How to Build a Fairy Garden

How to Build a Fairy Garden


Posted 2013-10-10 by Shannon Meyerkortfollow
Last school holidays my daughter asked if we could make a corner of our garden into a special home for the fairies. Since then we have been building a special home for the fairies, adding bits of magic and daydreams as we go.

The fairies have been visiting regularly ever since.

It's a wonderful place for the girls to play and tend, and a great break for me as they head outside and give me some peace and quiet.

Where to start
I think the best advice I can offer is to not try and do everything at once. Start with one or two things, and gradually add extras over time. This keeps the kids interested in the project and also encourages them to come up with their own ideas.

You don't have to spend a lot of money making a fairy garden (though it's fun and easy to get carried away). Remember that everything has to be waterproof and that your garden might get a bit trampled by all that love, so allocate a section of the garden that can take some heavy traffic. Fairy parties can get quite out of hand, I hear.

Most of the things you need for a great fairy garden can be found at Bunnings, garden centres, $2 shops, swap meets and pet shops. You just need a bit of imagination.

So what do fairies need in their garden?

Somewhere to sleep
We started by decorating an empty hanging basket with some ribbons and plastic flowers. What? Don't you like to sleep surrounded by plastic flowers?

A flower-shaped tea-light holder I found at a $2 shop became a bed for the fairies, and some large glass pebbles from a craft shop completed the look.

Later we added a small grass bird-house that became home to a marble turtle that came from a Swap Meet.

Somewhere to play
Toadstools and mushrooms are an integral part of any respectable fairy garden. I bought these fabulous toadstools from a craft fair a few years ago, and while they are looking a little loved, they are still a perfect accessory for the fairy garden.

You can try and find something similar at your local markets, ( #more_539 ">Perth people click here ), paint some plain ones found at a local garden store, or take some inspiration from here and try and make your own.

When I asked my six year what was the most important part of the fairy house, she said 'the ballroom'. This is simply a patch of dirt over which we have hung a sparkly silver plastic Christmas bauble. It's a fairy disco and all the cool fairies like to visit.

Something to help them see
Fairies only visit at night time, which is convenient, but they do prefer being able to see where they're going. Hearing a fairy using bad words when they fall over in the dark is not something I recommend.

This is where solar lights come in. Warning, buying lights is addictive. We started with a couple of flower stakes in nearby pot plants and recently bought 200 coloured lights to wrap around the swing set and two strands of white lights to wrap around the fairy tree. They look fantastic and there is nothing better than seeing the kids running around in excitement as the sun sets and all the lights come on.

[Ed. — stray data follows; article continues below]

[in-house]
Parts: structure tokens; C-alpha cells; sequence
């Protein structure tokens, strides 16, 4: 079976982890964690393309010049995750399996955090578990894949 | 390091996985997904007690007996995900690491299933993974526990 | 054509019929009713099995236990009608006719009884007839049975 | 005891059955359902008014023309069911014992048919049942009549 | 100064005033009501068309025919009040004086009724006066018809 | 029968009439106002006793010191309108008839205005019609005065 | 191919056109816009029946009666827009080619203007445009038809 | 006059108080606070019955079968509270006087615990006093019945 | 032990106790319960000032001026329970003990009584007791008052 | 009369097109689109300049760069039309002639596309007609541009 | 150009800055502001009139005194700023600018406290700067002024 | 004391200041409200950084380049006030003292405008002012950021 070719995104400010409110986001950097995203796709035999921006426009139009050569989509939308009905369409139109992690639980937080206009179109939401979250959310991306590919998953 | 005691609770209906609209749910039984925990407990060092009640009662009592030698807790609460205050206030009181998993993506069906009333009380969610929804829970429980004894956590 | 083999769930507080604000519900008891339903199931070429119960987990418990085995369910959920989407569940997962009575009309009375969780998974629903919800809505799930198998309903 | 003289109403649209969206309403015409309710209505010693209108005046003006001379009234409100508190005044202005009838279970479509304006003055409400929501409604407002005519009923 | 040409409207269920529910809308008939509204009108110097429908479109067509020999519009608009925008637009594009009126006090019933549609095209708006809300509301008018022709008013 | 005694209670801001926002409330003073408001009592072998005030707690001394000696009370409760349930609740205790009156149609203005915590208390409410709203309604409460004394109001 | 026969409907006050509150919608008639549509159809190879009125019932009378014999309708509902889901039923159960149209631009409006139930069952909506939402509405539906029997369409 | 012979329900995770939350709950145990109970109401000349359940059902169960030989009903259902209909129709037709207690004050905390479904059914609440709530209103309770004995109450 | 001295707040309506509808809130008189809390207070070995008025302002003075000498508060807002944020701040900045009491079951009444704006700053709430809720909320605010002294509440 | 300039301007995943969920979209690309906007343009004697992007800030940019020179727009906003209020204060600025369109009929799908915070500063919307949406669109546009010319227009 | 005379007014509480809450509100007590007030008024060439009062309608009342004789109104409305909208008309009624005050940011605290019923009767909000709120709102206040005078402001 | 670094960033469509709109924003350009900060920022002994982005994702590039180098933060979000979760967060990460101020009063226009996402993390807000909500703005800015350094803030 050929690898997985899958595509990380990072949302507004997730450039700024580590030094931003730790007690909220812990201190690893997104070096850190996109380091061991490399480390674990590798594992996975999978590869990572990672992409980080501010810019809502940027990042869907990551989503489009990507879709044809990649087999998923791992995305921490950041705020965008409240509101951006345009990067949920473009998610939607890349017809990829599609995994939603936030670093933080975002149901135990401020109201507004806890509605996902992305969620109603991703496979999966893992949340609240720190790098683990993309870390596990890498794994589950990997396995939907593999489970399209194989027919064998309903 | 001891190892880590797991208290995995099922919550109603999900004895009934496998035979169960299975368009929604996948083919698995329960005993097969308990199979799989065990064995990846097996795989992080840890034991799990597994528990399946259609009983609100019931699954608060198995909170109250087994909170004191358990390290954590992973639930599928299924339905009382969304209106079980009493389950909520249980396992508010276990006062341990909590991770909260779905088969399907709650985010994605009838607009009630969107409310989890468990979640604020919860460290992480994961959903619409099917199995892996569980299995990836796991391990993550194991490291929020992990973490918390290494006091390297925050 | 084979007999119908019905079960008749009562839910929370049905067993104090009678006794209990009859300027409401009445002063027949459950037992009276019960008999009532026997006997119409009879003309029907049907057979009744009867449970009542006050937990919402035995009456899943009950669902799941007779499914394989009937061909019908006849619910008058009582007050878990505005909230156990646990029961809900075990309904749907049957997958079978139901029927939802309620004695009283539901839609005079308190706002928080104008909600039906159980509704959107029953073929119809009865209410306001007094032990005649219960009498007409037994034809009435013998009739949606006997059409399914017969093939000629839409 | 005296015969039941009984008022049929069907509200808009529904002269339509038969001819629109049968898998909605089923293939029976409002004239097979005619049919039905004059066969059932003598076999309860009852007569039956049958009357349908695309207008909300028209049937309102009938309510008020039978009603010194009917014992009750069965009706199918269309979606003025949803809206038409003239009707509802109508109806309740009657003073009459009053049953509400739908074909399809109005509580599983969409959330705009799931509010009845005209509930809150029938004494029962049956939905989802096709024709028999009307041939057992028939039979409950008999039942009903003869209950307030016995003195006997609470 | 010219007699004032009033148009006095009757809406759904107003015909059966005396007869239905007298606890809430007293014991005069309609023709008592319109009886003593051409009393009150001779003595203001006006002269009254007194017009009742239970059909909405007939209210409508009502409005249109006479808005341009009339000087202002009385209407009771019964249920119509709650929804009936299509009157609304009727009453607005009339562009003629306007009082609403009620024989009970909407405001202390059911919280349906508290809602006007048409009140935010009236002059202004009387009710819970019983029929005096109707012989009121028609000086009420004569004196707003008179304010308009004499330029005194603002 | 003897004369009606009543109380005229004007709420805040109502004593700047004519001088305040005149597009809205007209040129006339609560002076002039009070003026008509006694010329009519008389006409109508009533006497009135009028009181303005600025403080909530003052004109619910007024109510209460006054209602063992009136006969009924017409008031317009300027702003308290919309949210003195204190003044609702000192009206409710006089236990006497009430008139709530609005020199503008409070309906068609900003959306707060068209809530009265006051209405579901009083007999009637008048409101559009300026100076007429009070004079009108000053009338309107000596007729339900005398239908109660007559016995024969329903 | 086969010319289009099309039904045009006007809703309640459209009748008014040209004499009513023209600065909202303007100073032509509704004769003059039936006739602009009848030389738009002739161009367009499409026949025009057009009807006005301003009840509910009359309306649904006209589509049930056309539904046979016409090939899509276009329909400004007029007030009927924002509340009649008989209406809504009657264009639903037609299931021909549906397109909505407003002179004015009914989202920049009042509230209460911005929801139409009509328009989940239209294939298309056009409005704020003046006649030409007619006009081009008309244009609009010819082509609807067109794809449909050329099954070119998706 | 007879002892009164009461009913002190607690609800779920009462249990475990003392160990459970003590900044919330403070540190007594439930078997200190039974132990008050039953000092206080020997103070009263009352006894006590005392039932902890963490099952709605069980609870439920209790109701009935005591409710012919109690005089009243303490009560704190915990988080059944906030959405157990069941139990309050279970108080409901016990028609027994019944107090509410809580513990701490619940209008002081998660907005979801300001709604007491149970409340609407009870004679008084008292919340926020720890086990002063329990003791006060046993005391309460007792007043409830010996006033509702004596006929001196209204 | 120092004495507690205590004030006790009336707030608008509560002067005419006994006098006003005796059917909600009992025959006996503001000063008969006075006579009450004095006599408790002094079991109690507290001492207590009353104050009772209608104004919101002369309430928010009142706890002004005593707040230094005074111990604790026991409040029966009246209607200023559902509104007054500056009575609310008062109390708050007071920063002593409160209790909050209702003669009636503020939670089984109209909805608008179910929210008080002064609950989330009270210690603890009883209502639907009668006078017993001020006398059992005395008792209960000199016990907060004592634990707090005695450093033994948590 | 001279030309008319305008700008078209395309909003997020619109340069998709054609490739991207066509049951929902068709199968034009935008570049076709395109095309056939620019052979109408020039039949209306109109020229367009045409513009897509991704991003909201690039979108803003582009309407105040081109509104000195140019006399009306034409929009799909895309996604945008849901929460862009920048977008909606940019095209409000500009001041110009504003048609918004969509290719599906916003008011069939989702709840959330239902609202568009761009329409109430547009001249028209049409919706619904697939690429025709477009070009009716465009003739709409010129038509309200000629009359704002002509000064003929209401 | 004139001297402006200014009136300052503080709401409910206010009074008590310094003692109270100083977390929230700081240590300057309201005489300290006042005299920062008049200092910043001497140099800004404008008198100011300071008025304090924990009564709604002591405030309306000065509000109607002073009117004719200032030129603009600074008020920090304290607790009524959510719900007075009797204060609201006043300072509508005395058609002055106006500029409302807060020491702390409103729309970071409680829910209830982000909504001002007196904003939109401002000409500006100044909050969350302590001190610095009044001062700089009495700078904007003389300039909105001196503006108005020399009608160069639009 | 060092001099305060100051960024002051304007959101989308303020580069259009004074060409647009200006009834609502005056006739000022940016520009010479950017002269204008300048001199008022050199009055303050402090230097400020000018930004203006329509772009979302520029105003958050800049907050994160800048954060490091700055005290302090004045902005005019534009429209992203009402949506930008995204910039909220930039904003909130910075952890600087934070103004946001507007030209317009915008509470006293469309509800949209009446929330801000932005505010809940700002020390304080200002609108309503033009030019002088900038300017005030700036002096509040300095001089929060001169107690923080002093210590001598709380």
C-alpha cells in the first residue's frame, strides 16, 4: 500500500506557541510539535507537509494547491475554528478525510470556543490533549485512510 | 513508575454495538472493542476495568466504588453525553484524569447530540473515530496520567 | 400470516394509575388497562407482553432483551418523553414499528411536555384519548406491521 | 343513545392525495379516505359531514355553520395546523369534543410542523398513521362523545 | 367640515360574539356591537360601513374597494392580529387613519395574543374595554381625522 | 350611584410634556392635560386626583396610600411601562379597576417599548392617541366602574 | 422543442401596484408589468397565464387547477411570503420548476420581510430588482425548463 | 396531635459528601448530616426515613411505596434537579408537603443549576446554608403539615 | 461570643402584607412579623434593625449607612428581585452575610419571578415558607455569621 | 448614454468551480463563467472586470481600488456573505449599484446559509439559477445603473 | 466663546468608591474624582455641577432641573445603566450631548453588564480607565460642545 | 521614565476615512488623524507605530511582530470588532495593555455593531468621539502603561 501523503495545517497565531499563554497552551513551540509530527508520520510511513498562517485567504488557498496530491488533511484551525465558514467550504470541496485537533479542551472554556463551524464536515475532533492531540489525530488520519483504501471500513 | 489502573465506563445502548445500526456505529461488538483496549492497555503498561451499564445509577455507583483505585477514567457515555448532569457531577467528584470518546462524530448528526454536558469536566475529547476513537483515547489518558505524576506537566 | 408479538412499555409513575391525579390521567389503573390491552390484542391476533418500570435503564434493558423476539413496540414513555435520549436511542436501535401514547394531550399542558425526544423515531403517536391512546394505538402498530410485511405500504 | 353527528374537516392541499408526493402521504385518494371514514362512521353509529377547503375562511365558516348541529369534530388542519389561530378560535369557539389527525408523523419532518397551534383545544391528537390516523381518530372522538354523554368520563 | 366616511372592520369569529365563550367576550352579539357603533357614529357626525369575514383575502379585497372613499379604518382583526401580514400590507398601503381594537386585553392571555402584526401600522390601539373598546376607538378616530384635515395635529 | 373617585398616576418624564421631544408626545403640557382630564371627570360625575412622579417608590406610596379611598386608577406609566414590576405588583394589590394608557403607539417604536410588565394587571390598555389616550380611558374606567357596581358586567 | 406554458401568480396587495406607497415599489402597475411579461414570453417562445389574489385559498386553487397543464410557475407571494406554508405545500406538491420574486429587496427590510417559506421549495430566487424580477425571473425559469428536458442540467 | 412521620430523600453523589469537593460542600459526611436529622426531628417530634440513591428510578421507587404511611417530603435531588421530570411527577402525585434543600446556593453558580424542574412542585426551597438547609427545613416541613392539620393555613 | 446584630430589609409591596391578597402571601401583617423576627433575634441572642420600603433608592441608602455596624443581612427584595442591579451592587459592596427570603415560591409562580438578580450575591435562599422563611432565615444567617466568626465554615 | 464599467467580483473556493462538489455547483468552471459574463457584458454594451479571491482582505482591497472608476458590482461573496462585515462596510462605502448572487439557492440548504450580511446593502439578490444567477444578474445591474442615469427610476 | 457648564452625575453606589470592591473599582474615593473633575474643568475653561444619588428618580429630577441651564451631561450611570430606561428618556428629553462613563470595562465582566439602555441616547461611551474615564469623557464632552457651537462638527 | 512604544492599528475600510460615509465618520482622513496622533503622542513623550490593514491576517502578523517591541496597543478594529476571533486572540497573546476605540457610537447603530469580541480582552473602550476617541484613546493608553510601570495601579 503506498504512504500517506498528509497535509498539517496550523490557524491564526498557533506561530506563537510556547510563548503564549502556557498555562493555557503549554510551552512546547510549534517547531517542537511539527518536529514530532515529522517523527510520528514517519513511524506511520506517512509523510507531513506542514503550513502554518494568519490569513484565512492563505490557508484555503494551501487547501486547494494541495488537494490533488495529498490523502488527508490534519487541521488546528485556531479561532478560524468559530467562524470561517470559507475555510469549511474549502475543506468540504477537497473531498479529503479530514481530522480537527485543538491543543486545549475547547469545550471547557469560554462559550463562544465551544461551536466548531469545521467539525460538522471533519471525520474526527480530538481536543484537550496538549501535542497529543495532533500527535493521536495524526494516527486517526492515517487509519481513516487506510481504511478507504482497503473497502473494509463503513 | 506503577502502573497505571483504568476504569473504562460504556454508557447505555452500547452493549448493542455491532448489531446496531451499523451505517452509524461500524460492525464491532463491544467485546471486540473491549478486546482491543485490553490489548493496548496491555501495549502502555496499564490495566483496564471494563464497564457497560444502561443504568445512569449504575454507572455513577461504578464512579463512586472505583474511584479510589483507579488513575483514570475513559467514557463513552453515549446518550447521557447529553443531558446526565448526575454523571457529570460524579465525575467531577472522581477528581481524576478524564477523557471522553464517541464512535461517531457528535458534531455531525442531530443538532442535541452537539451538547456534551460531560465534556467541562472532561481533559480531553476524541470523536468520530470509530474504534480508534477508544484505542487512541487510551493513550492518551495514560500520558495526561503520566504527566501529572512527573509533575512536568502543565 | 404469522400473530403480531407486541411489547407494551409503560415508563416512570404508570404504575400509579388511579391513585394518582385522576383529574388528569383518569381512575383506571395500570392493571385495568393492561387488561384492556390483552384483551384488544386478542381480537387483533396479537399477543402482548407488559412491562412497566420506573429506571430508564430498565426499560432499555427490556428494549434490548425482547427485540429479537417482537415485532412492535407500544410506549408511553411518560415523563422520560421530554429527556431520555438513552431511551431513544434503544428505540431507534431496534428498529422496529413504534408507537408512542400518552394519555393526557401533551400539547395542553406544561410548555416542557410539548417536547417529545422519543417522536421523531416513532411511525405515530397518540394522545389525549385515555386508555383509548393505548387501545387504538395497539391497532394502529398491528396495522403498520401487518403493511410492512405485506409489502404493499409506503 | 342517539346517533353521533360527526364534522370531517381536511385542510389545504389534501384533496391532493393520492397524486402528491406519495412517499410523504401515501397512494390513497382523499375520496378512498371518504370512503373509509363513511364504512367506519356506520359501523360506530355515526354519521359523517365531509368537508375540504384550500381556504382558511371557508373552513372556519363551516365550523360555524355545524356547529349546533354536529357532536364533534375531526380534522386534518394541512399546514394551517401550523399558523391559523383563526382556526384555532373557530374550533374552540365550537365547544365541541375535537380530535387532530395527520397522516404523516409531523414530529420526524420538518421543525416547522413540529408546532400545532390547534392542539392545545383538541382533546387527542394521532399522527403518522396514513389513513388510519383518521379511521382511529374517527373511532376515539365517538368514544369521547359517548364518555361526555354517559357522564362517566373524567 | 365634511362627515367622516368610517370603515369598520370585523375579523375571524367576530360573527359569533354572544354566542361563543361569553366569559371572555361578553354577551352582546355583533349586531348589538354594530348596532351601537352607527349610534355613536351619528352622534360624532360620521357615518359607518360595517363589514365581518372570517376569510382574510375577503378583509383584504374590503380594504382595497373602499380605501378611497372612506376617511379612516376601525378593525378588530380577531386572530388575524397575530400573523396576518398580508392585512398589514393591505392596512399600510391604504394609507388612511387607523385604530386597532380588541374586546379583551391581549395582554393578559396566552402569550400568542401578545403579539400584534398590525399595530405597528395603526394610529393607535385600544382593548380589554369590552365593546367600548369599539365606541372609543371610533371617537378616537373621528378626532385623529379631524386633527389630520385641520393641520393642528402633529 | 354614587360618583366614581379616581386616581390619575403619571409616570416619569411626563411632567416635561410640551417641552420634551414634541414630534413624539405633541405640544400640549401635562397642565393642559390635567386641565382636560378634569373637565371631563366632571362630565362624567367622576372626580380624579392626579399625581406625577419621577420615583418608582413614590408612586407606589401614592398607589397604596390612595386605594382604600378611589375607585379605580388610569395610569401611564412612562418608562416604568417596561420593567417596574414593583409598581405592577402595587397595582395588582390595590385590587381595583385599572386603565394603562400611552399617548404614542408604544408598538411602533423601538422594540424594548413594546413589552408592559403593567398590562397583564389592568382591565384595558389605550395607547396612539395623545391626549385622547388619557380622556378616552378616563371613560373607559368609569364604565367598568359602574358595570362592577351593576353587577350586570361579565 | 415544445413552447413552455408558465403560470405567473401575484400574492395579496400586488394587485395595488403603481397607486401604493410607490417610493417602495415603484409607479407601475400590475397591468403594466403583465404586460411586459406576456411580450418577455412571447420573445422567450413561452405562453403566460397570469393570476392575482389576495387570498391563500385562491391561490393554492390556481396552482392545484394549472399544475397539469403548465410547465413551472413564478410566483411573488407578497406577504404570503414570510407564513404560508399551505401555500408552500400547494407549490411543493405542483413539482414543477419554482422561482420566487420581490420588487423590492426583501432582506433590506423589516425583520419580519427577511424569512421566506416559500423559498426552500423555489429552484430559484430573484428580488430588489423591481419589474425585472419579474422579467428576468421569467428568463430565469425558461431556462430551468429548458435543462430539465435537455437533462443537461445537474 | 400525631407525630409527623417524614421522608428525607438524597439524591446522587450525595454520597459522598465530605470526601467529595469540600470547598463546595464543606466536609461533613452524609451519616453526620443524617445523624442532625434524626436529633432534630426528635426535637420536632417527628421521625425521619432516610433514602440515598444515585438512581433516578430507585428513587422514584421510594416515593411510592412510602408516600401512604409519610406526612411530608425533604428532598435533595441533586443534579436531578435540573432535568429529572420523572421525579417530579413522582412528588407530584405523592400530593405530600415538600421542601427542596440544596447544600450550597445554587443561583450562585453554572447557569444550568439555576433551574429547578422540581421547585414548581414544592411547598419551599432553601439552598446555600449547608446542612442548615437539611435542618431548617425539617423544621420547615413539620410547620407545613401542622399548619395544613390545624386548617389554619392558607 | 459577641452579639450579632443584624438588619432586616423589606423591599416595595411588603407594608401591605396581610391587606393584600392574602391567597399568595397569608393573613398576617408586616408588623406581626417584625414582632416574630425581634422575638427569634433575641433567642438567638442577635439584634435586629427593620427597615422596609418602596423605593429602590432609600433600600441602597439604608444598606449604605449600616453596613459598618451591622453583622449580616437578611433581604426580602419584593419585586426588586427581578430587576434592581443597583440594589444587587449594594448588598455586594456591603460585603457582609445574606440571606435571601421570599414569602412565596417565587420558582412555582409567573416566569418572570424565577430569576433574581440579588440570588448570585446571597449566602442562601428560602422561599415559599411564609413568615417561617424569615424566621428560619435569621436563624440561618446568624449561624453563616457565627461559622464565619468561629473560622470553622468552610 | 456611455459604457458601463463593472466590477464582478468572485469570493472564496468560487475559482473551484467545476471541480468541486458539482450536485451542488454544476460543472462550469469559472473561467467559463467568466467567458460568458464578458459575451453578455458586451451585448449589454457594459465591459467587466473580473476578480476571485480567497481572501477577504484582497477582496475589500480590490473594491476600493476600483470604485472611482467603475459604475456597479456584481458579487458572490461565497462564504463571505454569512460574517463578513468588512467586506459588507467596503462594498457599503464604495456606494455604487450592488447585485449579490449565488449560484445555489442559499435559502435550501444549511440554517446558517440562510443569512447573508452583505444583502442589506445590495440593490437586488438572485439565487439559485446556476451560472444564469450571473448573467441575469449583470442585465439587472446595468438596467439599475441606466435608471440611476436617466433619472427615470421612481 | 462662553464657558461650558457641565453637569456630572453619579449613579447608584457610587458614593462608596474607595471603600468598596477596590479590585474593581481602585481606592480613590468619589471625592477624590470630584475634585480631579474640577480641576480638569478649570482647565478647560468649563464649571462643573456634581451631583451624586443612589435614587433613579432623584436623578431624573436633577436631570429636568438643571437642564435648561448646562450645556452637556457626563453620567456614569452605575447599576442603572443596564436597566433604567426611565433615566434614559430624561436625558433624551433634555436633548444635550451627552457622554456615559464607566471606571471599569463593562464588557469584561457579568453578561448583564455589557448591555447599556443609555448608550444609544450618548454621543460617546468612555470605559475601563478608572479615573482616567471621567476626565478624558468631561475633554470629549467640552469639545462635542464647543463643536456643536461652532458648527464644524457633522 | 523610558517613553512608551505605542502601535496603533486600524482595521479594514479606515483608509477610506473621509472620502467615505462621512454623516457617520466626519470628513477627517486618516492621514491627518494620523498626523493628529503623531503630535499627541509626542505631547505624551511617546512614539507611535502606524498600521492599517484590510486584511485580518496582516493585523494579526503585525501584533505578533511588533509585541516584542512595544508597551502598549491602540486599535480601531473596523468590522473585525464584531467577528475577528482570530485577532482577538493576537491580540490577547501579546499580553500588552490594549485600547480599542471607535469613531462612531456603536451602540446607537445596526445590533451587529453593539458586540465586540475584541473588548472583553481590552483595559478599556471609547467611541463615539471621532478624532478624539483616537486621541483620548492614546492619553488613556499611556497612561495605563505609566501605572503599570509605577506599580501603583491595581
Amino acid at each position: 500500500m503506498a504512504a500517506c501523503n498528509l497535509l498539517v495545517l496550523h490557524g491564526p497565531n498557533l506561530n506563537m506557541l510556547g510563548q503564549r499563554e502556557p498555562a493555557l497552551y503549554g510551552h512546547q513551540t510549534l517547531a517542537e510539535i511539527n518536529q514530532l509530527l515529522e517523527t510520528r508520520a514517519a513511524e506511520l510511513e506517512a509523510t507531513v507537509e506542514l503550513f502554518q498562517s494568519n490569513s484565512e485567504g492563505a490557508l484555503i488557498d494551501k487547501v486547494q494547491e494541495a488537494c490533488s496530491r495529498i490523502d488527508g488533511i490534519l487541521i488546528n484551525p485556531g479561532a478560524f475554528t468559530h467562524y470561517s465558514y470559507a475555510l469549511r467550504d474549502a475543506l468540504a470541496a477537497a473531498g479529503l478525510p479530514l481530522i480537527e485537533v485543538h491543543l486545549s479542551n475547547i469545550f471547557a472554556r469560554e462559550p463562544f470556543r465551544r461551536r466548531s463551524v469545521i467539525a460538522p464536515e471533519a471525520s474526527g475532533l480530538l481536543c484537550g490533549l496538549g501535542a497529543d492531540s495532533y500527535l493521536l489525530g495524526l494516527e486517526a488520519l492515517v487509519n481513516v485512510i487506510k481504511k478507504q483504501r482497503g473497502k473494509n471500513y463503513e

You can buy an amazing array of lights online or in the shops. Garden centres are a good place to start, but even department stores stock plenty of solar lights these days, especially in the lead up to Christmas.

I haven't told my kids yet, but I recently bought some 'nets' full of lights: you simply throw them over a tree or bush, and saves you the hassle of painstakingly wrapping metres of wiring around tree branches.

Somewhere to leave messages
It wasn't long before my daughter started using the fairy garden to leave letters for the fairies. We had a metal mushroom, where the top lifted up (for tea-lights or incense) and she began to write letters and use it as a letter box. I hadn't planned this, but now I wouldn't have it any other way.

You could buy a letter box from a garden or hardware store, or make one at home. Sometimes you can buy DIY bird houses as a kid's craft kit, and these would make a fantastic letter box (or house for the fairies).

Just don't forget to make sure the 'fairies' remember to leave a reply.

Some friends
Your fairies might like some garden gnomes, or some hand-made pet rocks. They might even like a stone Buddha. They might like some butterflies or dinosaurs.

'Friends' will probably just migrate into the fairy garden over time, it's up to you whether or not you encourage this.

Some plants
Some of us just can't help ourselves, and everything needs to be a learning experience. I'm guilty of this, so part of our fairy garden includes pots with flowers that need regular watering. It's part of the deal that the girls must maintain the fairy garden, keep it tidy and try and not kill the plants. We also have some plastic plants that are proving a bit more hardy than my $1 pansies.

Some magic
Fairies tend to bring their own magic but you can always add your own. Things like wind-chimes, mobiles, sun-catchers, crystals, Christmas decorations and other things to hang in the trees will make your fairy garden somewhere special for everyone to visit.

89114 - 2023-06-11 08:03:22


Copyright 2022 OatLabs ABN 18113479226